Stay Granted on Dredgingby Mike O'Bryant
Columbia Basin Bulletin - August 15, 2003
Corps to Move Forward on ROD
The Washington Pollution Control Hearings Board granted on Thursday a temporary stay of 14 days to Seattle-based Columbia River Alliance for Nurturing the Environment (CRANE) that effectively invalidates the Washington Department of Ecology's approval of the U.S. Army Corps of Engineers' plan to deepen the Columbia River by three feet.
However, the stay may not prevent the Corps' from sending to Congress its record of decision, which could result in funding of the project even without a valid Washington state approval for the controversial project.
Regardless of Corps decisions, the temporary stay will stand until the board considers next Wednesday, Aug. 20, whether it should grant a more permanent stay that would be effective until it decides on the merits of CRANE's appeal of Ecology's channel deepening approval. CRANE had filed its first appeal of the CZMA consistency determination before Washington's Shorelines Hearings Board on July 14. It then filed an appeal with the Pollution Control Hearings Board July 23 and, at the same time, with the Thurston County Superior Court. The PCHB, which has jurisdiction over the issue, will not decide on the appeal until as late as May 2004.
The stay was filed to prevent the 401 water quality certification and the CZMA consistency determination from having validity while they are challenged in court. That, according to Eric Merrifield, an attorney for CRANE from the law firm Perkins Coie in Seattle and Olympia, would prevent the Corps from delivering its proposal to Congress for funding while CRANE's appeal runs its course.
"This is unusual, but we know the Corps will issue its Record of Decision soon and without the stay it can tell Congress that it has all the approvals it needs and ask for funding," Merrifield said. "With the stay in effect, the Corps cannot say it has a valid approval."
Matt Rabe of the Corps confirmed that the ROD would state that some state approvals were pending, but that one option for the Corps at this point would be to send the ROD off to Congress in September as planned. That could result in a congressional appropriations for the project, even without the state approvals. "The ROD is just an administrative document, not a trigger that starts construction activities," Rabe said. "It can be written is such a way that says the approvals are coming and, when we get the approvals, we could amend the ROD to reflect that the certifications have been issued." CRANE would prefer that the challenge to Ecology's decision stay within Washington's jurisdiction, which is one of the reasons it is challenging the decision at the PCHB. Once the ROD is issued the case would have to go to federal court and federal courts can only consider federal laws, Merrifield said, adding that a state process should be worked out within the state.
The Corps had intended to complete its ROD sometime in September and send it to its Washington D.C. headquarters for signature and on to Congress for appropriation, said Rabe. Because of the timing, he said the temporary stay would not have an effect on the Corps' ROD.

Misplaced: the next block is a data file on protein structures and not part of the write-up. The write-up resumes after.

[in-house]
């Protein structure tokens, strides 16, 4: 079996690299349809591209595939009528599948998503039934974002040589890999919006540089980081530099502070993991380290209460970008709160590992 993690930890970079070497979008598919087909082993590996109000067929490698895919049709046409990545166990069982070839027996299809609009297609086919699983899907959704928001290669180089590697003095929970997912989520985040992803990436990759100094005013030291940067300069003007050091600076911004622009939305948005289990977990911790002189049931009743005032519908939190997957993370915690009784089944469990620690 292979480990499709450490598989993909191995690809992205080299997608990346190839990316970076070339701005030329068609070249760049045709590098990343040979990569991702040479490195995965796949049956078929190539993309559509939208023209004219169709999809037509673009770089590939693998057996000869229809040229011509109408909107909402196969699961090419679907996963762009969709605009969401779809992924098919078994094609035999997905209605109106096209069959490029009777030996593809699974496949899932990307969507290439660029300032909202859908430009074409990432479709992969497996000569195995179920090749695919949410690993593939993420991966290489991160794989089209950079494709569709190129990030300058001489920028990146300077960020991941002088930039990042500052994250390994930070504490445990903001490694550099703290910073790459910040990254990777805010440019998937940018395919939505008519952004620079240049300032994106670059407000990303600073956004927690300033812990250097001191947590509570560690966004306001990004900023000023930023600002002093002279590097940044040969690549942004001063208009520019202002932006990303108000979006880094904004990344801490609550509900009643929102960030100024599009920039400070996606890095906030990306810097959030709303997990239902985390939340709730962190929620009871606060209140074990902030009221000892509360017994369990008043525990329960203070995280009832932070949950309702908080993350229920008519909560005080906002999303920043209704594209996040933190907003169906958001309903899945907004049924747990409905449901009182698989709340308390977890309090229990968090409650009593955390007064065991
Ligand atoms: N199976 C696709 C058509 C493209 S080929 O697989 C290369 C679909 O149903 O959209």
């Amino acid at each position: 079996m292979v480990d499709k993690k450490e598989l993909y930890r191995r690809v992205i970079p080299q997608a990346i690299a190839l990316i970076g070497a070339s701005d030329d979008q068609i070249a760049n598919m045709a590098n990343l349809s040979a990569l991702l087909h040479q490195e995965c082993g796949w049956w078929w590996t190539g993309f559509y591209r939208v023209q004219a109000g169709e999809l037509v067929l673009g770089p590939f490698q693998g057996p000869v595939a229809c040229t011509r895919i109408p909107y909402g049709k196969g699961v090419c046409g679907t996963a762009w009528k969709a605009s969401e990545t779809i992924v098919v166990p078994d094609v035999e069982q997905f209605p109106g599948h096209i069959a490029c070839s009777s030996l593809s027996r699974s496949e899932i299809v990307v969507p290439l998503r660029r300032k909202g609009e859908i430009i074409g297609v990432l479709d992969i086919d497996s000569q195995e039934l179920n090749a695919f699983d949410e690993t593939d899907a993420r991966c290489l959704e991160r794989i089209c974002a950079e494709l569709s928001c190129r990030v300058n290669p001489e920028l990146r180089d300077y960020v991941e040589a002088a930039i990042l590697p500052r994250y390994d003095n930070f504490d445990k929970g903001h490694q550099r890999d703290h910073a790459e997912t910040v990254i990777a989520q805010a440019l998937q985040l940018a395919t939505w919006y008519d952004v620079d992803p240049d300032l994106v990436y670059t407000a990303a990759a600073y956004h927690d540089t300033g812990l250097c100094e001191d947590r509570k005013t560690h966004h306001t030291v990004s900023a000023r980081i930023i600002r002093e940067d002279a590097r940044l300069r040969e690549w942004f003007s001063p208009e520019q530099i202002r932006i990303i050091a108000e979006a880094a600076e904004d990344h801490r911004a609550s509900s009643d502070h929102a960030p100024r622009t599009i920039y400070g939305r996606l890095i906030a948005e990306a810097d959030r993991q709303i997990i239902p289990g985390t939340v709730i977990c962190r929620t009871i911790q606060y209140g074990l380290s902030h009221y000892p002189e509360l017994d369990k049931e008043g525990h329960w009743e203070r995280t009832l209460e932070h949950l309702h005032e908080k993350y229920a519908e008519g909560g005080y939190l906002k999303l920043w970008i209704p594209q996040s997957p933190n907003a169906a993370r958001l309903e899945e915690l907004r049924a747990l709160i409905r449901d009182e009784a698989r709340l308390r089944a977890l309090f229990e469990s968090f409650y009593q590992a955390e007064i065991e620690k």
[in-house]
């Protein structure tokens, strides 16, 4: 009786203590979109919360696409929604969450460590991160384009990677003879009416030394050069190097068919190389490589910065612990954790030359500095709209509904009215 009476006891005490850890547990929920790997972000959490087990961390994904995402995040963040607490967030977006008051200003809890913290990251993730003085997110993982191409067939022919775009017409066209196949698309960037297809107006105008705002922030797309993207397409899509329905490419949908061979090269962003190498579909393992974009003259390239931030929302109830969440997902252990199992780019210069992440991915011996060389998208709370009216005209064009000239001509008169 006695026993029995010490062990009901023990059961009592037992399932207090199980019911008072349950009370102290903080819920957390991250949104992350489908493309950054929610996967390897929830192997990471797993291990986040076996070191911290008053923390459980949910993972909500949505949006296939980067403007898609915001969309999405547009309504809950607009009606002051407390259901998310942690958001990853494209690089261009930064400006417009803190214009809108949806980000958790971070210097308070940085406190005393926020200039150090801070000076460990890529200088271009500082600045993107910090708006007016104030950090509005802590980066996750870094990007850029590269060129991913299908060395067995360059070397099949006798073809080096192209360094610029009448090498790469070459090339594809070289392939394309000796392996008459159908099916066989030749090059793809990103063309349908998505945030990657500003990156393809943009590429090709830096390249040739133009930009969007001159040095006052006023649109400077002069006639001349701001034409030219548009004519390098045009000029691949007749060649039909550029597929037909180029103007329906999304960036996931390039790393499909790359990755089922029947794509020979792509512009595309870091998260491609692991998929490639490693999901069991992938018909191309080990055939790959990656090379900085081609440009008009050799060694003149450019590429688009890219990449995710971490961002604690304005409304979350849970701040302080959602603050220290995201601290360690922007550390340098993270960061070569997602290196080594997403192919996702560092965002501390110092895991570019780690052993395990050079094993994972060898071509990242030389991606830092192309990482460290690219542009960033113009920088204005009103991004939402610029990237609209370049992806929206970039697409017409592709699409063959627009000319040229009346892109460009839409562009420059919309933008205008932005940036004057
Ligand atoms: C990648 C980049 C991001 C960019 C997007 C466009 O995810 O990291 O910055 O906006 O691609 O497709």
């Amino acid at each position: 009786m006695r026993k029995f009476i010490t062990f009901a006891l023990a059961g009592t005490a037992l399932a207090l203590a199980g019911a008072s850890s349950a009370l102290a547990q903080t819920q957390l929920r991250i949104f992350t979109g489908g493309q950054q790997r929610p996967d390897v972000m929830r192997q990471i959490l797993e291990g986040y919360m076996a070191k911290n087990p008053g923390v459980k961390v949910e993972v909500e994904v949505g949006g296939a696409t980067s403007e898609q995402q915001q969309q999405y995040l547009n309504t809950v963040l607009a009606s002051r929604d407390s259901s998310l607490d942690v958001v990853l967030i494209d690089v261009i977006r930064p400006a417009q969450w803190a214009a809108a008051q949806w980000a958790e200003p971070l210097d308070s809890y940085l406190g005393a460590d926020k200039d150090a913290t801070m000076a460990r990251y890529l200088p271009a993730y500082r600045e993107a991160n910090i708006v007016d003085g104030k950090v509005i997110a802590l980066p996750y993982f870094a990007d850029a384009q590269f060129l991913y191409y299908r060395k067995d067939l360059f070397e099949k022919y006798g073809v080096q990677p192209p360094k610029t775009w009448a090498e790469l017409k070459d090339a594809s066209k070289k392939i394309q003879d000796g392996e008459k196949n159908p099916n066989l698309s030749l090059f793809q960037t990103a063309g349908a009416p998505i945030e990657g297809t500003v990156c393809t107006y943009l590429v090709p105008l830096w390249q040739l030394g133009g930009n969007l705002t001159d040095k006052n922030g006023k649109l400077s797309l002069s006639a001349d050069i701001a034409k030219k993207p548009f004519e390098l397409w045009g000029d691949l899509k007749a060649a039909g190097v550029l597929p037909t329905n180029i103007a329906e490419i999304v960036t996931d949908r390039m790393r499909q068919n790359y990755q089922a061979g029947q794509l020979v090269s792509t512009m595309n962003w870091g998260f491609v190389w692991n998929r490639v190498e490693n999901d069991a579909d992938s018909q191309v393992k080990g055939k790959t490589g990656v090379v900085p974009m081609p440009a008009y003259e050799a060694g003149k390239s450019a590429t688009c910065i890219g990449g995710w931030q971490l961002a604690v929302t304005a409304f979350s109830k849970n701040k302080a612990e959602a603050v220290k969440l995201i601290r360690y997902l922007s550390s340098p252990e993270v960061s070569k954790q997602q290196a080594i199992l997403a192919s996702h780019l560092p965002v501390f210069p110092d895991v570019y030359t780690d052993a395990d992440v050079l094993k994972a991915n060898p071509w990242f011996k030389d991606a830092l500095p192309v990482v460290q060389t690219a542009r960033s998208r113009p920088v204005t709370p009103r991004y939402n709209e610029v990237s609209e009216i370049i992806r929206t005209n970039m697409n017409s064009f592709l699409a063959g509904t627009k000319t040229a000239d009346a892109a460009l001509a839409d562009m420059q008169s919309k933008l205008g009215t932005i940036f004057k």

"We're not planning on taking action on the ROD before next Wednesday (when the PCHB considers a stay while the appeal is decided), so it does not have an effect on us," Rabe said. "Until a decision is made on that, we will continue to stay on our schedule."
In filing the appeal, CRANE had said that Ecology in 2000 had already rejected the Corps' channel improvement project, and that its approval of the project this year was a reversal of that opinion. Ecology hadn't provided any rationale for its reversal and hadn't answered this year the objections raised in 2000, Merrifield said.
CRANE was a co-petitioner with NW Environmental Advocates in a court challenge to the 1999 NOAA Fisheries biological opinion of the channel deepening project. NOAA initially found the project to pose no jeopardy to listed salmon and steelhead species, but reversed itself in 2000, largely due to the court challenge. The Corps, Columbia River ports, NOAA Fisheries and the U.S. Department of Fish and Wildlife worked towards a modified channel deepening plan and NOAA issued a no jeopardy BiOp on the modified plan earlier this year.
While CRANE's appeal was based on several elements of Ecology's review of the channel deepening plan, it focused most heavily on how dredging moves sand in the lower Columbia River Estuary, resulting in significant beach erosion north of the Columbia River jetty.
To get a stay until the appeal is decided, CRANE must show that Ecology's decision on the channel deepening project will do irreparable harm and that the appeal will prevail on at least one of CRANE's claims, Merrifield said, adding that coastal erosion is the group's strongest claim.
Rabe said that once the Corps issues a ROD it will proceed in the process of developing plans and specifications and could potentially begin the project in 2004.
Congress has yet to appropriate money for the project. While a Senate appropriations bill sets aside about $5 million for the project, a similar House bill gives it just $2 million to $3 million, far below a Corps request for $20 million in fiscal year 2003. Money is also coming from states, Rabe said.
"That amount would allow us to begin work on the ecosystem restoration projects and, perhaps, some actual construction (dredging), depending on the amount," he said.
U.S. Army Corps of Engineers: www.nwp.usace.army.mil
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